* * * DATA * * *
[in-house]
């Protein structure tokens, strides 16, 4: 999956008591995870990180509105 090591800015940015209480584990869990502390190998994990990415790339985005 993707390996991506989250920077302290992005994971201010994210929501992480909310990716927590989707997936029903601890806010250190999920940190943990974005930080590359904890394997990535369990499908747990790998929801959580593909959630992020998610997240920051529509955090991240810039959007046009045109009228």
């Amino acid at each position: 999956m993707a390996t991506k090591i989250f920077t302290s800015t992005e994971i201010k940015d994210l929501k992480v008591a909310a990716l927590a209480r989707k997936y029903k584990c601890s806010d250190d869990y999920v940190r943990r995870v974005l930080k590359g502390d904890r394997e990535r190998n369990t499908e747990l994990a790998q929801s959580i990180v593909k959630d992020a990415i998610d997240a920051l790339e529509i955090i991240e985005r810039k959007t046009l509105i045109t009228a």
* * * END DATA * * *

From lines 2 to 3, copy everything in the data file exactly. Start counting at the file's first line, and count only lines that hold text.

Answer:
């Protein structure tokens, strides 16, 4: 999956008591995870990180509105 090591800015940015209480584990869990502390190998994990990415790339985005 993707390996991506989250920077302290992005994971201010994210929501992480909310990716927590989707997936029903601890806010250190999920940190943990974005930080590359904890394997990535369990499908747990790998929801959580593909959630992020998610997240920051529509955090991240810039959007046009045109009228």
């Amino acid at each position: 999956m993707a390996t991506k090591i989250f920077t302290s800015t992005e994971i201010k940015d994210l929501k992480v008591a909310a990716l927590a209480r989707k997936y029903k584990c601890s806010d250190d869990y999920v940190r943990r995870v974005l930080k590359g502390d904890r394997e990535r190998n369990t499908e747990l994990a790998q929801s959580i990180v593909k959630d992020a990415i998610d997240a920051l790339e529509i955090i991240e985005r810039k959007t046009l509105i045109t009228a």